Definitely not a hijack, as this is quite relevant, and hard data is quite appreciated.
So, feel-free to double-check my numbers on this, but let's look at energy per square mile from this map:
For Arizona (erring toward the conservative side of average) 6,500 Wh / sq m * 2,589,988 sq m / sq mi = 16,834,922,000 Wh / sq mi / day (sq meter to sq mile conversion provided by Google calculator).
16.8 Gigawatt hours per day from one square mile of solar collectors? I'm thinking I've done something wrong here in my numbers. I checked them at least 3 times.
While not all of that land will be used for just solar panels, and you'll certainly lose some energy in the conversion and transmission processes, you're probably still operating on the order of several GWh/day of actual usable energy if you can get a total of 1 square mile worth of solar panels from a number of sources. Holy s***.
Also, for sake of comparison and context, 1 gigawatt hour is 3.6 trillion joules (per Google calculator), and coal has an energy density of 24 megajoules per kilogram (per wikipedia). So it theoretically takes 150,000 kg of coal to produce 1 GWh of energy, which is ~330,000 lbs, or 165 tons.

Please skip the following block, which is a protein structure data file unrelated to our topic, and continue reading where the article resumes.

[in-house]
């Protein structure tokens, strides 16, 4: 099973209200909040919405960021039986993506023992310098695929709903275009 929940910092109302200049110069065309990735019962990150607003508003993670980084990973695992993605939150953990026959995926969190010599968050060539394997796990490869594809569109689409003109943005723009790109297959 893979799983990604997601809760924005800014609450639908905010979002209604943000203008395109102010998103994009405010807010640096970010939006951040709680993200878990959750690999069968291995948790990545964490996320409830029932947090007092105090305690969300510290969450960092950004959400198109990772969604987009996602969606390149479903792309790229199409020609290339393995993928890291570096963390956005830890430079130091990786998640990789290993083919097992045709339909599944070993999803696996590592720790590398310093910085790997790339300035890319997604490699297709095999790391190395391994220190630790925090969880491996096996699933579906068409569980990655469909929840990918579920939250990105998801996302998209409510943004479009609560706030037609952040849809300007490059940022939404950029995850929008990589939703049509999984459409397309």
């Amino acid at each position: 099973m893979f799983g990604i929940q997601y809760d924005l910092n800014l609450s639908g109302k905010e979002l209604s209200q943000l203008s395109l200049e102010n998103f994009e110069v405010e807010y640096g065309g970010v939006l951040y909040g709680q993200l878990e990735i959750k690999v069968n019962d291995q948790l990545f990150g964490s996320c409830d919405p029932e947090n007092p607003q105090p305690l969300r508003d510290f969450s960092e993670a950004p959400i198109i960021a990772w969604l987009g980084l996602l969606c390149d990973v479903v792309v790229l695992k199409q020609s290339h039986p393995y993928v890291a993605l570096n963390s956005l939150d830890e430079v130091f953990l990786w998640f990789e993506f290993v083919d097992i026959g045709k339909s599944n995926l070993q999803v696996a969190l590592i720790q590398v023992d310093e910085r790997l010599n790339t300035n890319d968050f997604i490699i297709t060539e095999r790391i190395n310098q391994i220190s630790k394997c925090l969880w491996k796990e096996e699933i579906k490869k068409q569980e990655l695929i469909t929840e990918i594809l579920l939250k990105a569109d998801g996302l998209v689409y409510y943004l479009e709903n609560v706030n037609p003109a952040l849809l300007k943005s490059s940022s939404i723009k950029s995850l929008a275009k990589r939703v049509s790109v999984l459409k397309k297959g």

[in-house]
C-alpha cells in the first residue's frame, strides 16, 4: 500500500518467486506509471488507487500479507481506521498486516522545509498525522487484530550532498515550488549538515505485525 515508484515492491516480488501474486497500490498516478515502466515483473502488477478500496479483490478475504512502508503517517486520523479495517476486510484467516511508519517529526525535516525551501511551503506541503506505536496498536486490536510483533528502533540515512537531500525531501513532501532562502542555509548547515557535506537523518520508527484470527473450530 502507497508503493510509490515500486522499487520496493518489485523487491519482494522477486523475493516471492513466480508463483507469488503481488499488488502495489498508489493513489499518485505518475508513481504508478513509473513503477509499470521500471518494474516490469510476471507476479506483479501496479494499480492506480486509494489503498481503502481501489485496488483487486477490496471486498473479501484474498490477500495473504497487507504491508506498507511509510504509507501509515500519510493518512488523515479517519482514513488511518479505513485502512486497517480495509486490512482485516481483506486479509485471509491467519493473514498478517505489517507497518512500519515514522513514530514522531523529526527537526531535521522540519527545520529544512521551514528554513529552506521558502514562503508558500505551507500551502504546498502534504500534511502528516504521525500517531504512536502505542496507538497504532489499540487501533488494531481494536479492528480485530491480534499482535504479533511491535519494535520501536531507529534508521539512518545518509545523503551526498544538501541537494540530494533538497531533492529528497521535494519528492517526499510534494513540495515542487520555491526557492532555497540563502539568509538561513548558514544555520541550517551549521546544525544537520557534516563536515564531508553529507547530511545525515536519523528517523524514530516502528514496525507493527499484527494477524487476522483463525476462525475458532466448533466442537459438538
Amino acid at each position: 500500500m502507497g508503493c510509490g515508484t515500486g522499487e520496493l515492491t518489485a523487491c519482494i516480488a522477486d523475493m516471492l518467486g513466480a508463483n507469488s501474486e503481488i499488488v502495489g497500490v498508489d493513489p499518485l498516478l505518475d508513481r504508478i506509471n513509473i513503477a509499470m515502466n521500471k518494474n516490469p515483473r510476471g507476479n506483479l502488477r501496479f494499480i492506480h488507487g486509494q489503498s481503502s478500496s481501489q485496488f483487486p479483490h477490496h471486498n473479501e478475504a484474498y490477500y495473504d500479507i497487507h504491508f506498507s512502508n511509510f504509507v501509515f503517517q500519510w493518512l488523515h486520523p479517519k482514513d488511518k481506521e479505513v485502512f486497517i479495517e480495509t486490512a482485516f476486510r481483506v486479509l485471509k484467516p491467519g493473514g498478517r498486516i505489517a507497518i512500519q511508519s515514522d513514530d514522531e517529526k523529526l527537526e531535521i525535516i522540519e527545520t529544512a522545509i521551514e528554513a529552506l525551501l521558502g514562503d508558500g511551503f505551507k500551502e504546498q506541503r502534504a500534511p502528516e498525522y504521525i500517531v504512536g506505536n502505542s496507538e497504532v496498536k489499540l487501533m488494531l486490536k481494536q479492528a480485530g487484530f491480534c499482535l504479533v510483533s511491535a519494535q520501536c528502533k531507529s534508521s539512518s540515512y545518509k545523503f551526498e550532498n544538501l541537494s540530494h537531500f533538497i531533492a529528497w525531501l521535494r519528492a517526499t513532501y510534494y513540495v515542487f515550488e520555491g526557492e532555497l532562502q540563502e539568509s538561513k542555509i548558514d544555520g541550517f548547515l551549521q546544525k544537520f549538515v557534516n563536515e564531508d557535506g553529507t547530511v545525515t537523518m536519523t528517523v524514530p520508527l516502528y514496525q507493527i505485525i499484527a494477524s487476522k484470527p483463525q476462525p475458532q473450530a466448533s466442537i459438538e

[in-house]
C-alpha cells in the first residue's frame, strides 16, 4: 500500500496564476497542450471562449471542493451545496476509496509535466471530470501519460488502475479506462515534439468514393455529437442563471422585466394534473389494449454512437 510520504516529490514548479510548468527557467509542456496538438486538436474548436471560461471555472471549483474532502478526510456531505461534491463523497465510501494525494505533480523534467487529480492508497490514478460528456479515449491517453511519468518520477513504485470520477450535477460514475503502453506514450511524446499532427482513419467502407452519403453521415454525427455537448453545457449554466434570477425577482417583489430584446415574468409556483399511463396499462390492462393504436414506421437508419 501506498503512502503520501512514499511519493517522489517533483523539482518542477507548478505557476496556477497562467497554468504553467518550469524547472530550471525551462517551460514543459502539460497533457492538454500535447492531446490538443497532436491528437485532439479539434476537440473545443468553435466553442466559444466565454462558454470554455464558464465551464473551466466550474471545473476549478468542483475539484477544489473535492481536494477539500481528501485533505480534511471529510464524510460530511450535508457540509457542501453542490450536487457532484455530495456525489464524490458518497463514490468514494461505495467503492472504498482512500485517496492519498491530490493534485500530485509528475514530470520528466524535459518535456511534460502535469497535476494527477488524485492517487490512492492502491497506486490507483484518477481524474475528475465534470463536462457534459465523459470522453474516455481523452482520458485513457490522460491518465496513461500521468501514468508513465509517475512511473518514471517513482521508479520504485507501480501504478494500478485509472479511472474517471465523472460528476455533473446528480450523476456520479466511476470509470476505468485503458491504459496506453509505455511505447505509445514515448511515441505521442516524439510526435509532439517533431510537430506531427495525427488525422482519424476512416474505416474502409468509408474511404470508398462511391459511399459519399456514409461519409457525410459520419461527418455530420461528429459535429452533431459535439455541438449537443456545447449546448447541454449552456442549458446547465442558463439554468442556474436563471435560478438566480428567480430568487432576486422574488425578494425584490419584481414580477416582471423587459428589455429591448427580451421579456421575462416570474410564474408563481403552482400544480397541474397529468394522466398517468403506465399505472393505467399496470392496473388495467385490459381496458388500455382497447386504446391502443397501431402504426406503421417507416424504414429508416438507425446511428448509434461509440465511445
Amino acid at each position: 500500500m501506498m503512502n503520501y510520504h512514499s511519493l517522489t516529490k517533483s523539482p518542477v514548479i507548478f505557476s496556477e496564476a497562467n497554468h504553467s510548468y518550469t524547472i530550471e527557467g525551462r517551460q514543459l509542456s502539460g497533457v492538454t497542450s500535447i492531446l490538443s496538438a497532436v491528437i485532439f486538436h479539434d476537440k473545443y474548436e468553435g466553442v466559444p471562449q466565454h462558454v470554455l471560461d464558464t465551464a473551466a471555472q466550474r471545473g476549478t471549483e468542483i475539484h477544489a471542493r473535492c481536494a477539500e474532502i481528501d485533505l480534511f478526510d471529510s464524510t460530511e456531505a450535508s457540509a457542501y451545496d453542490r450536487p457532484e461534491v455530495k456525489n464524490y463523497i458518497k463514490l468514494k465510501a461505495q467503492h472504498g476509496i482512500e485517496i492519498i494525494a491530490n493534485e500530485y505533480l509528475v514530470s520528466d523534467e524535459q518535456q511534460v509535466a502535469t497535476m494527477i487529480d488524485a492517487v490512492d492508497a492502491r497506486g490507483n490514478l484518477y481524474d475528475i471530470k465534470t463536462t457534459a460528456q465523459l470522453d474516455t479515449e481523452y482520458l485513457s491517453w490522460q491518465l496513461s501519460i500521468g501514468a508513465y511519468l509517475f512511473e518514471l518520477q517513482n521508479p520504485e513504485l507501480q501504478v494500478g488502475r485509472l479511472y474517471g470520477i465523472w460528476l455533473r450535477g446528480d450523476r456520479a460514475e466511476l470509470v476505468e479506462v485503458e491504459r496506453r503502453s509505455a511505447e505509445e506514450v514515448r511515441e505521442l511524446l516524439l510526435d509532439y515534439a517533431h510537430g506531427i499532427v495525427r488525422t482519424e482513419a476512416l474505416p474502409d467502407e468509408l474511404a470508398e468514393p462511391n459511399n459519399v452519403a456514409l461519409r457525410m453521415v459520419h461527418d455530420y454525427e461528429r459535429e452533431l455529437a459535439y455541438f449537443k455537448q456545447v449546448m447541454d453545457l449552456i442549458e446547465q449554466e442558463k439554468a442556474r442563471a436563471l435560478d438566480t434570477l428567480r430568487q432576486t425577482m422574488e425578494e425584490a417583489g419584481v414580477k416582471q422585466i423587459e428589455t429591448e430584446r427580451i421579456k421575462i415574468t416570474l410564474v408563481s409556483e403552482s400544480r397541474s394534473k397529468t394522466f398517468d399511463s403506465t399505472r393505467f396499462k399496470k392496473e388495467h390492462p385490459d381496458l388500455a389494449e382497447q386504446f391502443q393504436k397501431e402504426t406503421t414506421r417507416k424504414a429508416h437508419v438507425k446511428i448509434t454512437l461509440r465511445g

Just for kicks, what would a home in Wisconsin generate (theoretically, keep in mind potential transmission and conversion losses)? I'm going to assume a "typical" semi-detached home, with a roof area of 72 sq m (http://www.resurgence.org/energy/heac/index.htm
). I'll also assume that due to conversion and transmission losses, as well as the fact that a roof can't follow the sun and not all of the roof will be exposed, that you'll only get 50% of the theoretical maximum.
3,500 Wh / sq m (low side of average) * 72 sq m * .5 = 126,000 Wh / day = 126 KWh / day. That would help take quite a chunk out of my electric bill. Even at 1/3 total efficiency you're still talking about 84 KWh / day. Yikes.